Must women give all their time to housework? – How can one cope with housework without modern machinery? – Is an experimental lifestyle compatible with having servants? – What are the advantages of remaining dirty? – Must one have baths? – Can one admit to the existence of lavatories? – Must creativity be sacrificed for the sake of cleanliness and order? – Does domesticity have any value for the artist?
Is it necessary to stay in one place? – What is the purpose of travel? – Is it preferable for English people to live in England, or is France better? – How does one differentiate the true traveller from the tourist? – What does one need to pack? – Is it necessary to have a roof over one’s head? – Is the love of speed a symptom of creativity?
What do Bohemians want out of life? – ha party an occasion for the observation of the rules of society? – How can one entertain with no money? – Must guests know each other, or their hosts? – What kind of behaviour is acceptable at parties? – How have pubs and clubs changed their status? – Is it necessary to stay sober? – Is it all worth it in the end?
List of Illustrations
‘An Unfinished Masterpiece’ by Philip Bume-Jones,
. 1900 (Rochdale Art Gallery, Lancashire/Bridgeman Art Library)
Robert Graves in his kitchen, photograph by Douglas Glass (© J. C. C. Glass, photograph National Portrait Gallery, London)
Kathleen Hale and her boyfriend, possibly Frank Potter, on holiday in Italy, 1926 (Courtesy of Peregrine McClean)
Rosalind Thornycroft and her children in Italy, 1920s (Courtesy of Chloë Green) Quentin and Julian Bell, Asheham,
. 1914 (Tate Gallery Archive, London)
John Hope-Johnstone, portrait by Augustus John,
. 1911 (Glynn Vivian Art Gallery, Swansea/© courtesy of the artist’s estate/Bridgeman Art Library)
Romilly John, bronze by Jacob Epstein, 1907 (© estate of Jacob Epstein/Tate Gallery, London/photograph Conway Library, Courtauld Institute of Art, London)
By the Avon, 1930. Poppet John, Jean – a friend, Nicolette Macnamara, Vivien John and Caitlin Macnamara (Courtesy of Prosper Devas)
Mural by Duncan Grant and Vanessa Bell from D. Todd and R. Mortimer,
The New Interior Decoration
, 1929 (Mural © 1961 estate of Vanessa Bell, courtesy of Henrietta Garnett)
Dorothy Brett and Dora Carrington, self portraits, 1915 (Dorothy Brett, courtesy of the estate of Dorothy Brett; Dora Carrington, permission granted by Frances Partridge on behalf of the estate of Dora Carrington c/o Rogers, Coleridge & White Ltd., 20 Powis Mews, London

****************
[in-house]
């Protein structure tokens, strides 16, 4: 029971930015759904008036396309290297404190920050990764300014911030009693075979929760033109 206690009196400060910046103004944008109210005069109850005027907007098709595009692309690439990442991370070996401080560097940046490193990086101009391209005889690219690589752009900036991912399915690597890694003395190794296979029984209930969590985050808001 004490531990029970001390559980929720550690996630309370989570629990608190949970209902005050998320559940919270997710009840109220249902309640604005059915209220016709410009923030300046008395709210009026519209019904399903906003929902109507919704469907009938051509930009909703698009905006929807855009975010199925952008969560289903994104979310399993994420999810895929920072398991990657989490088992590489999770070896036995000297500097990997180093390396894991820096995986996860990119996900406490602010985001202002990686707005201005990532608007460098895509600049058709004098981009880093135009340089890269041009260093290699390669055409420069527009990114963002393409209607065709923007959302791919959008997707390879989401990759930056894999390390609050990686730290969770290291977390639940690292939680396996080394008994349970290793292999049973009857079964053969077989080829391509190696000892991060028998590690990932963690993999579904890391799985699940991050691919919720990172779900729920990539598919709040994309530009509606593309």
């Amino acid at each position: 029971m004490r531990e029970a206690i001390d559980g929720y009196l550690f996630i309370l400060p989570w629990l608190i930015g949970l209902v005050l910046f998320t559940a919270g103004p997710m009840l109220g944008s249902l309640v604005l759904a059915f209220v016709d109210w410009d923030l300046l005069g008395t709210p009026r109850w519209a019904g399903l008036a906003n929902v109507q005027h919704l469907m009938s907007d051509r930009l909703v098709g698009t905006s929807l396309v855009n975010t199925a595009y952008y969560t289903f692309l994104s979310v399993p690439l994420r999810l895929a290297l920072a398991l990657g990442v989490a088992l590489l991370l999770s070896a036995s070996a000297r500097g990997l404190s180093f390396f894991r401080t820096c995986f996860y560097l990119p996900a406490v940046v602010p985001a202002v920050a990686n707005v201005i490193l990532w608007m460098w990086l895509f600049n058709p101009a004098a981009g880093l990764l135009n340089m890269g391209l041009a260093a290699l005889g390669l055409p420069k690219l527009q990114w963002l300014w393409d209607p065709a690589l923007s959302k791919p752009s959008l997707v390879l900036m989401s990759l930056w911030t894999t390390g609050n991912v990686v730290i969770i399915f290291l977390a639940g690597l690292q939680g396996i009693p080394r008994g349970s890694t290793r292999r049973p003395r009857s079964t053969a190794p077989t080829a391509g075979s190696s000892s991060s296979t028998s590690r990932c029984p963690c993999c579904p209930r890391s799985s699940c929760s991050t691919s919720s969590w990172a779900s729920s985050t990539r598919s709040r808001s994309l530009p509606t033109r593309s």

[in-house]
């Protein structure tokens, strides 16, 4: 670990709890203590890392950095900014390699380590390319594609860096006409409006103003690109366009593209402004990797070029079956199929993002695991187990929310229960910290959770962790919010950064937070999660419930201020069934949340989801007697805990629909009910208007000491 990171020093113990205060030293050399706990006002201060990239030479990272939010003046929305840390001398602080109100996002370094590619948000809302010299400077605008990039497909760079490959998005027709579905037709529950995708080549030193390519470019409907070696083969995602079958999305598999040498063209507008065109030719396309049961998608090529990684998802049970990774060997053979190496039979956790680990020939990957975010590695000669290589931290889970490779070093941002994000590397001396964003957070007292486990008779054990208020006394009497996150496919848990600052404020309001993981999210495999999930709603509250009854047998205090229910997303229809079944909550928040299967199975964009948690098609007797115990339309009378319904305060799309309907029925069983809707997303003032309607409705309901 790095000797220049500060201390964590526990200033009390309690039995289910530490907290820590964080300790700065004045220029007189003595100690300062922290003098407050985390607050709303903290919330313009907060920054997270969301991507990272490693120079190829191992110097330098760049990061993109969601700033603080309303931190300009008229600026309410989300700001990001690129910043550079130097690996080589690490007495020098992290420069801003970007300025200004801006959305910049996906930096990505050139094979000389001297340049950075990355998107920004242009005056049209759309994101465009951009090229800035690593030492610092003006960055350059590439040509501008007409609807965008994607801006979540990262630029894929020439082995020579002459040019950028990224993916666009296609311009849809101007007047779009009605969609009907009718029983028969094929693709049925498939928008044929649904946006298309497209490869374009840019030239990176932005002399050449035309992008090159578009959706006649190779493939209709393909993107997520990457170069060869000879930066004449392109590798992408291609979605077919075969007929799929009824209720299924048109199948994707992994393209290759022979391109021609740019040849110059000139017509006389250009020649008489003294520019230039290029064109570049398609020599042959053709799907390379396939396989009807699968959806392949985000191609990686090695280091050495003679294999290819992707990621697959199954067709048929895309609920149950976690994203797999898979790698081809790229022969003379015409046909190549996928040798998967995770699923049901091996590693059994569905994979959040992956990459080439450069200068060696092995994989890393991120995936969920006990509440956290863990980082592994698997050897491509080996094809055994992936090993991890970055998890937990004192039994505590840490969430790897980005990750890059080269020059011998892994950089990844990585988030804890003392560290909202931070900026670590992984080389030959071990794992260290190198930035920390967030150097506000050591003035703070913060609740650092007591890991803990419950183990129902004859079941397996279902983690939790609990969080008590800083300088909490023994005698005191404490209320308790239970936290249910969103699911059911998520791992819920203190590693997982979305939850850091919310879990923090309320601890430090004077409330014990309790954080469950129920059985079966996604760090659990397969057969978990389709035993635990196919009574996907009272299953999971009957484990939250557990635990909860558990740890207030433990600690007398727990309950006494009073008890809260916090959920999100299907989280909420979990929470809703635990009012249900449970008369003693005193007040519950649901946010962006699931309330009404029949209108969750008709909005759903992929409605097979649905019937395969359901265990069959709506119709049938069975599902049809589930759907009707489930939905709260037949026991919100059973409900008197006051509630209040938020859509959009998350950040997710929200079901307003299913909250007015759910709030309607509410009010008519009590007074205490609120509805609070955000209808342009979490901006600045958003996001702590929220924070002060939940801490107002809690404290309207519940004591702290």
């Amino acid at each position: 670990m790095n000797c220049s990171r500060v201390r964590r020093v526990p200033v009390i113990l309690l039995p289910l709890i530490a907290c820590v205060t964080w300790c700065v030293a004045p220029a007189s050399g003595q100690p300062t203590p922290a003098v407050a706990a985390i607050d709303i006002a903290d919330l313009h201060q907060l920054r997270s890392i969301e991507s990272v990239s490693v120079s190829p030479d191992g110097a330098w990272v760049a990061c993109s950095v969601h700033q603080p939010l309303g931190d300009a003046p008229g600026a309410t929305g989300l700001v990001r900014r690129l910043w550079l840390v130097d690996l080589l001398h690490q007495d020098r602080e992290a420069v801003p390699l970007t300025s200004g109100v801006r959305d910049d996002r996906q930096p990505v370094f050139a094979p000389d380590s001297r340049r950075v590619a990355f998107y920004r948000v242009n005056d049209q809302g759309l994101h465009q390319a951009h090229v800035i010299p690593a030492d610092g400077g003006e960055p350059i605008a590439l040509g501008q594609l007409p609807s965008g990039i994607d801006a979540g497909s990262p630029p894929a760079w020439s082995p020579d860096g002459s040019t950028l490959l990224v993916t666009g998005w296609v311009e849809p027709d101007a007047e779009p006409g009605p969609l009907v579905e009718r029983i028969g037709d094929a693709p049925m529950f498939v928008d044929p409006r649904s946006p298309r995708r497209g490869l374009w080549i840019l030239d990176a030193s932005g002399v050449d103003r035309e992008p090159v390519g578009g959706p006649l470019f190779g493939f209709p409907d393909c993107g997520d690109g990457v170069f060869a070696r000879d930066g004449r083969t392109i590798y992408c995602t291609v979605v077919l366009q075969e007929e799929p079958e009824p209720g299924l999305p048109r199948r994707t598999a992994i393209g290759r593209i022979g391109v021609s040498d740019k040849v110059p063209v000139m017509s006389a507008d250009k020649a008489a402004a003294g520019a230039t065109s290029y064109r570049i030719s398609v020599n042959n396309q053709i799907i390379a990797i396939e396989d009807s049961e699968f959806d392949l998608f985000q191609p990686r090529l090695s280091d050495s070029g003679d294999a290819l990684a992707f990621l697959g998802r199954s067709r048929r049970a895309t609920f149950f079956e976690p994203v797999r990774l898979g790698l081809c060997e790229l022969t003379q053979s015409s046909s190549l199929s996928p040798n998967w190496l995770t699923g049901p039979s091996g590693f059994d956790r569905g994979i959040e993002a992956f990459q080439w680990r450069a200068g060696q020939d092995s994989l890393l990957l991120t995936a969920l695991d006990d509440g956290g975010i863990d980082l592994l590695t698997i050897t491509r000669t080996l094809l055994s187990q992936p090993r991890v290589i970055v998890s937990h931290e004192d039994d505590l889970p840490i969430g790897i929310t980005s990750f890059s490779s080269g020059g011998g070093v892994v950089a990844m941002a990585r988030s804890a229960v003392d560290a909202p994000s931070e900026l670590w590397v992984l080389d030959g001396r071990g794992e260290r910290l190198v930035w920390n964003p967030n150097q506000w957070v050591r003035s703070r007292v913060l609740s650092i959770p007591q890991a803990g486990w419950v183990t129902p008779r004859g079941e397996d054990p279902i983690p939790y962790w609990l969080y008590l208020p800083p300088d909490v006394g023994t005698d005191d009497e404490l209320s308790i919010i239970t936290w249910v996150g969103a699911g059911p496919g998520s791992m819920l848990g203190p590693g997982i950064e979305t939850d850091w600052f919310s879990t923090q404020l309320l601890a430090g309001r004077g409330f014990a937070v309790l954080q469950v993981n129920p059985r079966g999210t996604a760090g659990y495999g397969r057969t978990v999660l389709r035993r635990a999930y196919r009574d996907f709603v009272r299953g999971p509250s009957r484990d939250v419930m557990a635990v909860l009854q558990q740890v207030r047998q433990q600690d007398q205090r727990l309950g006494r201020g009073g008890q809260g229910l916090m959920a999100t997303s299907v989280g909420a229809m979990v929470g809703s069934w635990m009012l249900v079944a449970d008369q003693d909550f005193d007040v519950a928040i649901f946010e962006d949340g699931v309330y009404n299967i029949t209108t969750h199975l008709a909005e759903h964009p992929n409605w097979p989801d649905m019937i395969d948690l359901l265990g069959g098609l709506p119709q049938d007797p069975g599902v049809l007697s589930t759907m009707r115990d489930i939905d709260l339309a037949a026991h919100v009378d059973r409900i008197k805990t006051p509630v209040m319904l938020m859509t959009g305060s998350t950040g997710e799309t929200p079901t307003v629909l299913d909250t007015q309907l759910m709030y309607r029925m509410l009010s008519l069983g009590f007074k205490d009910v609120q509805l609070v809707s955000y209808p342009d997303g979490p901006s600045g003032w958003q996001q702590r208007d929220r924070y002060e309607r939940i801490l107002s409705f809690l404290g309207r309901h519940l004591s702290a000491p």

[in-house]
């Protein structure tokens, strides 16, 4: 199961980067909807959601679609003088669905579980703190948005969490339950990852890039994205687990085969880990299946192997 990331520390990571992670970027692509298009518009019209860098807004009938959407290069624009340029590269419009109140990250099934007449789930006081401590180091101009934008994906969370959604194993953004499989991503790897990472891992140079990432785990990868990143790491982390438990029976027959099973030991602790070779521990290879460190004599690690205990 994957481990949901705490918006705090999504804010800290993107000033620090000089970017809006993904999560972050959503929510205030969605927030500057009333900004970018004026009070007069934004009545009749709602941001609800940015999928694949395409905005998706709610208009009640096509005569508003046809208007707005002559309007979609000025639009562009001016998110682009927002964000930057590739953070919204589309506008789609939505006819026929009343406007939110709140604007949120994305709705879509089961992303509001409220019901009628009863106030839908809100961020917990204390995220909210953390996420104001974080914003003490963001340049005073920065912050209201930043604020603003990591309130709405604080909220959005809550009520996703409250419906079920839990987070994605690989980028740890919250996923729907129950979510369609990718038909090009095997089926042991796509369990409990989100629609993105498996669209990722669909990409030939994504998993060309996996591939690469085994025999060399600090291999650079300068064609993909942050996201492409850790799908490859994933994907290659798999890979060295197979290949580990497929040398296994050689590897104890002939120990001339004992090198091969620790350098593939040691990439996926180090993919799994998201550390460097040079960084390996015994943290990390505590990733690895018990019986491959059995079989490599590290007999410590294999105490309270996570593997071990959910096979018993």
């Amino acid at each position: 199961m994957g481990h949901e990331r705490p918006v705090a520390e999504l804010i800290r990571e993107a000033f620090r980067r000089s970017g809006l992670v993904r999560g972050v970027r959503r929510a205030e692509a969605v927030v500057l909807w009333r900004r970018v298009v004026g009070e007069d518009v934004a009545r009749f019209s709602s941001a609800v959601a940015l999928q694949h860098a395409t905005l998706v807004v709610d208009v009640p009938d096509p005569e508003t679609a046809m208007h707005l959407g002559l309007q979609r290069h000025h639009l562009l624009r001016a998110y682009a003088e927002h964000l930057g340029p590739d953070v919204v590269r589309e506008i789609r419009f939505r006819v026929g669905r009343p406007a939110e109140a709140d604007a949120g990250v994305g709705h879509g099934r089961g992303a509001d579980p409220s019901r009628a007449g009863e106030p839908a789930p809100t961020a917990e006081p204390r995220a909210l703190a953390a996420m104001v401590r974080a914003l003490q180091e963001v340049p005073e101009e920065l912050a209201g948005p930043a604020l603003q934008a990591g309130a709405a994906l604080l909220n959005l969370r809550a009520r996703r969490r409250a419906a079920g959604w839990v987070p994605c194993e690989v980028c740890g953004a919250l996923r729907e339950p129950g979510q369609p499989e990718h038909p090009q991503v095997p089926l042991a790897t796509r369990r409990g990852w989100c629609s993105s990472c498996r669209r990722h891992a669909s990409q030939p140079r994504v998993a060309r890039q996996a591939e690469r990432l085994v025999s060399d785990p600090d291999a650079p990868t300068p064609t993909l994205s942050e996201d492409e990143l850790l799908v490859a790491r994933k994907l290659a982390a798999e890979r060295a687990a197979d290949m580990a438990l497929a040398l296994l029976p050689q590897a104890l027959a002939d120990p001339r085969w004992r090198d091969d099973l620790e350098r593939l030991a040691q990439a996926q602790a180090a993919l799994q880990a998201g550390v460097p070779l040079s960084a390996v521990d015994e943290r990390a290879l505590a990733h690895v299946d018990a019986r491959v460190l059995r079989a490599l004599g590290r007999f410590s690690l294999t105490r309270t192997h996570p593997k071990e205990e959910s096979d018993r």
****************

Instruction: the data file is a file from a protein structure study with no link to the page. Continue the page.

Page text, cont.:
‘Study of a Gypsy’ by Jacob Kramer, 1916 (© courtesy of the William Roberts Society; photograph Michael Parkin Gallery)
Kalderasà gypsies on the march in England, 1911, photograph by Fred Shaw (Gypsy Archive, Sidney Jones Library, University of Liverpool)
Dorothy Brett caricatured herself and fellow Bohemians (Dorothy Brett, courtesy of the estate of Dorothy Brett)
‘Nina Hamnett with a Guitar’, portrait by Roger Fry, 1917–18 (Private Collection/ courtesy of Annabel Cole; photograph Witt Library, Courtauld Institute of Art, London)
Viva King, portrait by Augustus John, 1922 (Private collection/© courtesy of the artist’s estate/Bridgeman Art Library)
‘The Kitchen, Charleston’ by Vanessa Bell, 1943 (© 1961 estate of Vanessa Bell, courtesy of Henrietta Garnett)
‘Dorelia – Washing Day’ by Augustus John,
. 1912 (Tate Gallery, London/© courtesy of the artist’s estate/Bridgeman Art Library)
Ethel Mannin in 1930, photograph by Paul Tanqueray with jazz backdrop by Ida Davis (© estate of Paul Tanqueray, photograph National Portrait Gallery, London)
Mary and Roy Campbell, Jacob Kramer and ‘Dolores’ (from Millie Kramer (ed.),
Jacob Kramer – A Memorial Volume
, 1969; © courtesy of the William Roberts Society)
The cover of
Dope Darling – a Story of Cocaine
, by Leda Burke (pseudonym of David Garnett), 1919 (Courtesy of Richard Garnett)
Ethelbert and Elizabeth White, portrait by Nina Hamnett,
. 1920 (Private Collection/© courtesy of the artist’s estate/Bridgeman Art Library, London)
Augustus John, Nicolette Macnamara, Poppet and Vivien John dancing, 1934 (Courtesy of Prosper Devas)